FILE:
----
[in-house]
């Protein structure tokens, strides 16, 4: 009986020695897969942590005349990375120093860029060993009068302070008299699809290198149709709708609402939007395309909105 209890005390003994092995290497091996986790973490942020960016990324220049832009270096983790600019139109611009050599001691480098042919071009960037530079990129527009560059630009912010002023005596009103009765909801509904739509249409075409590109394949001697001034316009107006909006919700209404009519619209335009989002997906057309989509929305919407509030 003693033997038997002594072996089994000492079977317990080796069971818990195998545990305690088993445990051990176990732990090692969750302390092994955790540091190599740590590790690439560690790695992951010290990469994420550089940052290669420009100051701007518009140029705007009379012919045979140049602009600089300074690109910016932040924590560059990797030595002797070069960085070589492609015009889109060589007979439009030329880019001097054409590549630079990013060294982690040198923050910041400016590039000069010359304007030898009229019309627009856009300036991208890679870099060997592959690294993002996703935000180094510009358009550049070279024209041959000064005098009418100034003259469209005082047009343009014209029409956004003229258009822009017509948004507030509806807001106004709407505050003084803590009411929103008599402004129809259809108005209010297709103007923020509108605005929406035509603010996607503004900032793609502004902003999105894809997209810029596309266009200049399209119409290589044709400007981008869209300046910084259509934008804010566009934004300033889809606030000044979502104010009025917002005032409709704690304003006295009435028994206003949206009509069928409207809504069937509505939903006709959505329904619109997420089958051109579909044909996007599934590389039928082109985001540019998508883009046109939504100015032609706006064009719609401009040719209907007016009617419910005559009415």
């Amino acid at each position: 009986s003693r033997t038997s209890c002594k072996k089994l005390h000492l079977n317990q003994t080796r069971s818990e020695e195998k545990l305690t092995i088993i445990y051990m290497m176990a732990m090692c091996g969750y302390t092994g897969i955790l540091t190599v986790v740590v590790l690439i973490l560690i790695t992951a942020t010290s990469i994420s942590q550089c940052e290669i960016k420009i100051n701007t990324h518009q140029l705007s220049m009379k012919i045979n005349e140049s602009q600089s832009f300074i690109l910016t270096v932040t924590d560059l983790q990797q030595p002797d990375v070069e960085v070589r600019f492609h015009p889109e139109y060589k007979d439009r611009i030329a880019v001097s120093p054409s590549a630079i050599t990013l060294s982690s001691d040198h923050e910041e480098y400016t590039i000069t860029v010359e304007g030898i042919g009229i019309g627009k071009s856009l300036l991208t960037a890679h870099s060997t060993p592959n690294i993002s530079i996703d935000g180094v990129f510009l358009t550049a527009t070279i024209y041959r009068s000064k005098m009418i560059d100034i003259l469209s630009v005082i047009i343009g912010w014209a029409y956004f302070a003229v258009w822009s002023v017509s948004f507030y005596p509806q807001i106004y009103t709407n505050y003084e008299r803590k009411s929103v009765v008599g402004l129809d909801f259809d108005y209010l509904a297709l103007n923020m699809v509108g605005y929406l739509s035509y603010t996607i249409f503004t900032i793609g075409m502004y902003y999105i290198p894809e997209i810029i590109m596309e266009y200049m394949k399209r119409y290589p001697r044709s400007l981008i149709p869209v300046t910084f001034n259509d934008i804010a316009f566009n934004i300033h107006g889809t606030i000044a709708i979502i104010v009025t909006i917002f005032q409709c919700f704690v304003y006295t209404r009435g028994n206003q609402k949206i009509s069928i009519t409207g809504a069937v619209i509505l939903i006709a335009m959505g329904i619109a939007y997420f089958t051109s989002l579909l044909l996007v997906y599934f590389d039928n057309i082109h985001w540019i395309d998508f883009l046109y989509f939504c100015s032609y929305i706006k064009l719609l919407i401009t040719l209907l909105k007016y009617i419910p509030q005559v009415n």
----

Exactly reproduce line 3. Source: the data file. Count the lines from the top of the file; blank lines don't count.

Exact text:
């Amino acid at each position: 009986s003693r033997t038997s209890c002594k072996k089994l005390h000492l079977n317990q003994t080796r069971s818990e020695e195998k545990l305690t092995i088993i445990y051990m290497m176990a732990m090692c091996g969750y302390t092994g897969i955790l540091t190599v986790v740590v590790l690439i973490l560690i790695t992951a942020t010290s990469i994420s942590q550089c940052e290669i960016k420009i100051n701007t990324h518009q140029l705007s220049m009379k012919i045979n005349e140049s602009q600089s832009f300074i690109l910016t270096v932040t924590d560059l983790q990797q030595p002797d990375v070069e960085v070589r600019f492609h015009p889109e139109y060589k007979d439009r611009i030329a880019v001097s120093p054409s590549a630079i050599t990013l060294s982690s001691d040198h923050e910041e480098y400016t590039i000069t860029v010359e304007g030898i042919g009229i019309g627009k071009s856009l300036l991208t960037a890679h870099s060997t060993p592959n690294i993002s530079i996703d935000g180094v990129f510009l358009t550049a527009t070279i024209y041959r009068s000064k005098m009418i560059d100034i003259l469209s630009v005082i047009i343009g912010w014209a029409y956004f302070a003229v258009w822009s002023v017509s948004f507030y005596p509806q807001i106004y009103t709407n505050y003084e008299r803590k009411s929103v009765v008599g402004l129809d909801f259809d108005y209010l509904a297709l103007n923020m699809v509108g605005y929406l739509s035509y603010t996607i249409f503004t900032i793609g075409m502004y902003y999105i290198p894809e997209i810029i590109m596309e266009y200049m394949k399209r119409y290589p001697r044709s400007l981008i149709p869209v300046t910084f001034n259509d934008i804010a316009f566009n934004i300033h107006g889809t606030i000044a709708i979502i104010v009025t909006i917002f005032q409709c919700f704690v304003y006295t209404r009435g028994n206003q609402k949206i009509s069928i009519t409207g809504a069937v619209i509505l939903i006709a335009m959505g329904i619109a939007y997420f089958t051109s989002l579909l044909l996007v997906y599934f590389d039928n057309i082109h985001w540019i395309d998508f883009l046109y989509f939504c100015s032609y929305i706006k064009l719609l919407i401009t040719l209907l909105k007016y009617i419910p509030q005559v009415n």